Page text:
Last spring, I published a series of zines covering a range of topics regarding life in Chicago. They are limited to one hundred copies each and I’m down to the last remaining few.
The first, Fresh Garb, was a series of photographs that highlighted the clothing worn by Christians in the South and West sides of Chicago on Easter Sunday. Easter is essentially the first day of a new year in the Christian calendar. It is believed you are born again on Easter, and everything prior is washed away. A common practice on this holiday is to dress your best and greet the new beginning as fresh as possible.
King of Pop, was shot during two trips to Gary, Indiana. Every photograph was taken within walking distance of the house that the Jackson family grew up in. The city is as sad as the house. Gary was an old-time industrial town. Now that industry has moved elsewhere, the city and its residents are left to deal with the changing tide. The house serves as another reminder of what once was.
Tres de Mayo, the third zine, is a series of photographs taken in the Pilsen neighborhood of Chicago, celebrating Cinco de Mayo. The parade happened to occur on the third of May this year, which is also the title of my favorite painting by Francisco Goya, Tres de mayo de 1808. These photographs focused on the cars in the parade and the people who operated them. These photographs are about self expression.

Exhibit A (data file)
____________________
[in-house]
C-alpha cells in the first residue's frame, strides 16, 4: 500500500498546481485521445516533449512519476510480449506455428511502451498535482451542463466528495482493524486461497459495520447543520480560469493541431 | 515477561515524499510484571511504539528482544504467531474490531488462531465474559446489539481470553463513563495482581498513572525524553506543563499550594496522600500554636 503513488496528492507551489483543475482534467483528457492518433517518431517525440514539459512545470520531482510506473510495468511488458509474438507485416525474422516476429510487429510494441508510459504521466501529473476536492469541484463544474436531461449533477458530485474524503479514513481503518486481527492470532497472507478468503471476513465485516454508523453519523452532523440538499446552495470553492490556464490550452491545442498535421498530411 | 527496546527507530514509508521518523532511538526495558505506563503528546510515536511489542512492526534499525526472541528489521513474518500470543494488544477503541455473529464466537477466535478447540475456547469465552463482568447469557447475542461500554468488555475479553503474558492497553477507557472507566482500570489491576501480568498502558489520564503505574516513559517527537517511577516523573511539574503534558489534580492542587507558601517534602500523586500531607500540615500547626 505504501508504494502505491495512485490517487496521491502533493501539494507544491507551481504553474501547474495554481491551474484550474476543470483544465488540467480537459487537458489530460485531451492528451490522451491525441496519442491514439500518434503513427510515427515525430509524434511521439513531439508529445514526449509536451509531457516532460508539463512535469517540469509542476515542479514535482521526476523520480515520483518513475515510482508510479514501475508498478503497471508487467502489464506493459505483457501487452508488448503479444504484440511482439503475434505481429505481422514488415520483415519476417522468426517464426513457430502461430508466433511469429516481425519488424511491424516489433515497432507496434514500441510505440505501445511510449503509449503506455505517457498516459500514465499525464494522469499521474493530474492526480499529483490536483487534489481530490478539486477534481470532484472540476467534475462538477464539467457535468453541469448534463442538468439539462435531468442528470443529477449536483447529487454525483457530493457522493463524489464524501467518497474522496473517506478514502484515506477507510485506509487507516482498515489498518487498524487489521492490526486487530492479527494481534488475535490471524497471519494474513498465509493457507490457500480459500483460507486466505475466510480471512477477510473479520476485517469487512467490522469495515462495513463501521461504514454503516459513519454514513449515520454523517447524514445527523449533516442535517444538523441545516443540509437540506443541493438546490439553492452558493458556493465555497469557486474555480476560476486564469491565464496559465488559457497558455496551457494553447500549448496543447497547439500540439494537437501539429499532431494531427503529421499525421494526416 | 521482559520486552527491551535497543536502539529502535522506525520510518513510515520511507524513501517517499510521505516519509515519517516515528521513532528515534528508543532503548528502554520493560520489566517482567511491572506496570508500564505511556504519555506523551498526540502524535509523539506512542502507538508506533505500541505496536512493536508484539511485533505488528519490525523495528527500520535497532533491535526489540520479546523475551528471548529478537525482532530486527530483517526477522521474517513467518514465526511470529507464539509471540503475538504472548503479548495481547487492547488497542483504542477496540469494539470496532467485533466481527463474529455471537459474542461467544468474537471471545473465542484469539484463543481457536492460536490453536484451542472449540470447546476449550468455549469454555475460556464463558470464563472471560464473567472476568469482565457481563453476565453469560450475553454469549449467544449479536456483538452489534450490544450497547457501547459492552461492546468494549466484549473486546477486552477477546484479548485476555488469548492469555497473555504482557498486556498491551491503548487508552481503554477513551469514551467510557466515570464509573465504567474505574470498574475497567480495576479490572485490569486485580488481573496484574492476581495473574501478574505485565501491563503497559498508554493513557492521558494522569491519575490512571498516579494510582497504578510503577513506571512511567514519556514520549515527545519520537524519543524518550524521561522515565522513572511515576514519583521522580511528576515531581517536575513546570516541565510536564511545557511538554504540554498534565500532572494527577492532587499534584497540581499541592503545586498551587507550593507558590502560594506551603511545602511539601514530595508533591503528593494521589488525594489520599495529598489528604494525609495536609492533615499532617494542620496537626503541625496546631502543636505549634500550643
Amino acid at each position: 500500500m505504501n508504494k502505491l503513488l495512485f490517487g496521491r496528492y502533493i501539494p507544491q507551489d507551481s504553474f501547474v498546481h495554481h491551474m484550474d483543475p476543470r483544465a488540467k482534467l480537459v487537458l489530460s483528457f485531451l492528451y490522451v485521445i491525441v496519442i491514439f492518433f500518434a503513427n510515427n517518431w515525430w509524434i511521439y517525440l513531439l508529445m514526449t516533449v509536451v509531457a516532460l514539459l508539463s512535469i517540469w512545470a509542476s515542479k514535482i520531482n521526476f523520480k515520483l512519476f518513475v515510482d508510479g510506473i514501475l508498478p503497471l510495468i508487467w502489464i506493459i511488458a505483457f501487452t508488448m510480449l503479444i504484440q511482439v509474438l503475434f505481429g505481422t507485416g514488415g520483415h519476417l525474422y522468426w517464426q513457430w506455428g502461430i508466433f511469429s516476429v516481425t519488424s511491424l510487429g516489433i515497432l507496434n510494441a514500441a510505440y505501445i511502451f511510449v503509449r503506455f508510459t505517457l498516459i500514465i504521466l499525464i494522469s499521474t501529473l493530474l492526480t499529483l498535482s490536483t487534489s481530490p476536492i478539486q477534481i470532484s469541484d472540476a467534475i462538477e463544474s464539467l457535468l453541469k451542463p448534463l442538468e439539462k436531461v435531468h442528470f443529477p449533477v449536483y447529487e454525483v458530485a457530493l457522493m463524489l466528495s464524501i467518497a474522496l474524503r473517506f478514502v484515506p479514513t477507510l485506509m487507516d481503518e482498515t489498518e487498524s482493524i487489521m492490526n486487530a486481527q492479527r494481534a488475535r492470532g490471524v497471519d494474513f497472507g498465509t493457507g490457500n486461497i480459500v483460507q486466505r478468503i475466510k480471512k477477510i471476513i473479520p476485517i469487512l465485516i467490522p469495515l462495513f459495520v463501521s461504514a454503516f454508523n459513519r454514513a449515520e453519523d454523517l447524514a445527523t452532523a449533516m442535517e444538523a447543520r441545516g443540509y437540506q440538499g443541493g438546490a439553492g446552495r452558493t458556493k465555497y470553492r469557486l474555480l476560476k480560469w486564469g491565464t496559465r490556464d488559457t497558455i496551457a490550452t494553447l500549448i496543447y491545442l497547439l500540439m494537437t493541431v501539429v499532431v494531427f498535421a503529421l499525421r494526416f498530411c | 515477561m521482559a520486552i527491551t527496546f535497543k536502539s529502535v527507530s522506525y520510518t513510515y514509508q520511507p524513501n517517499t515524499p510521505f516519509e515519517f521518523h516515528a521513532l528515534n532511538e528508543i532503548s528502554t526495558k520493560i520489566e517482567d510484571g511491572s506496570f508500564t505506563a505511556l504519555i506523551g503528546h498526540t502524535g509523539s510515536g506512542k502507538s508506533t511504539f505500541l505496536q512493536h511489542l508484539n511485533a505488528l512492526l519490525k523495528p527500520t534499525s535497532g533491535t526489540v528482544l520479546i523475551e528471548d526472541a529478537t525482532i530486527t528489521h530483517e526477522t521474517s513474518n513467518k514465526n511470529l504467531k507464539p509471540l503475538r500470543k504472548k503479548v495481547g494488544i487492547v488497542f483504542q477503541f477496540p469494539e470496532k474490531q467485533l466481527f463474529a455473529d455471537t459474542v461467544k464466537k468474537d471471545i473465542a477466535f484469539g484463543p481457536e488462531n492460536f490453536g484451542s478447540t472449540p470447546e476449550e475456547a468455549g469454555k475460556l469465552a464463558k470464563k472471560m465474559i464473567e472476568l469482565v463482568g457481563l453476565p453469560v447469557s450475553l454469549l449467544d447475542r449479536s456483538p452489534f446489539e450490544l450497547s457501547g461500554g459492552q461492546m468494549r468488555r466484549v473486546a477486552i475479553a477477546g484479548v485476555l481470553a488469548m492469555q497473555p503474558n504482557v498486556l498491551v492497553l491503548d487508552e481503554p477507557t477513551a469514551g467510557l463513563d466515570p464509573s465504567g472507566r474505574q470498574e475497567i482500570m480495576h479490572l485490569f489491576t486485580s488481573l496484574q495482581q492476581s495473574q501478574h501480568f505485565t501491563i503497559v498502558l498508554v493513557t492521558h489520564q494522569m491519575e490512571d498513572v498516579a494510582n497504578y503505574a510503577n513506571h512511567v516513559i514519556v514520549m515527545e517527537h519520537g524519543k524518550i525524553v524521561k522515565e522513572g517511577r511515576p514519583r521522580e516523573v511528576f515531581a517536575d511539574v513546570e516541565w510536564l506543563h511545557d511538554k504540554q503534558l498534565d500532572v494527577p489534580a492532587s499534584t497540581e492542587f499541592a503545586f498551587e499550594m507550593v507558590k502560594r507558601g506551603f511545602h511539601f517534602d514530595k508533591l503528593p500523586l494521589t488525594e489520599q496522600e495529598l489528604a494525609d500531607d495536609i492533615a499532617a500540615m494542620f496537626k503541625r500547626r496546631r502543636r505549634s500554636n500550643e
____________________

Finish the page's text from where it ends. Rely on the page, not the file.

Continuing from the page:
Art, especially photography, is inherently a self-serving practice. Photographers make pictures because they have a genuine interest in seeing what their curiosities look like. These are the things that I was curious about at the time.
If you’d like to follow me on Instagram and see more of my mobile photography about my work in Chicago, follow me here @adamjasoncohen.
Chicago isn’t just the land of deep-dish pizzas and NBA championships, it’s also quickly becoming one of the deadliest cities in the US—if not already. Adam Jason Cohen’s photography doesn’t try and cloak the grit and grime of the Windy City; instead, he shoves it straight in your face. Capturing the “social landscape and human condition” of Chi-Town, FRANK151 is proud to present All Original Content, a bi-weekly photo column revolving around life in Chicago.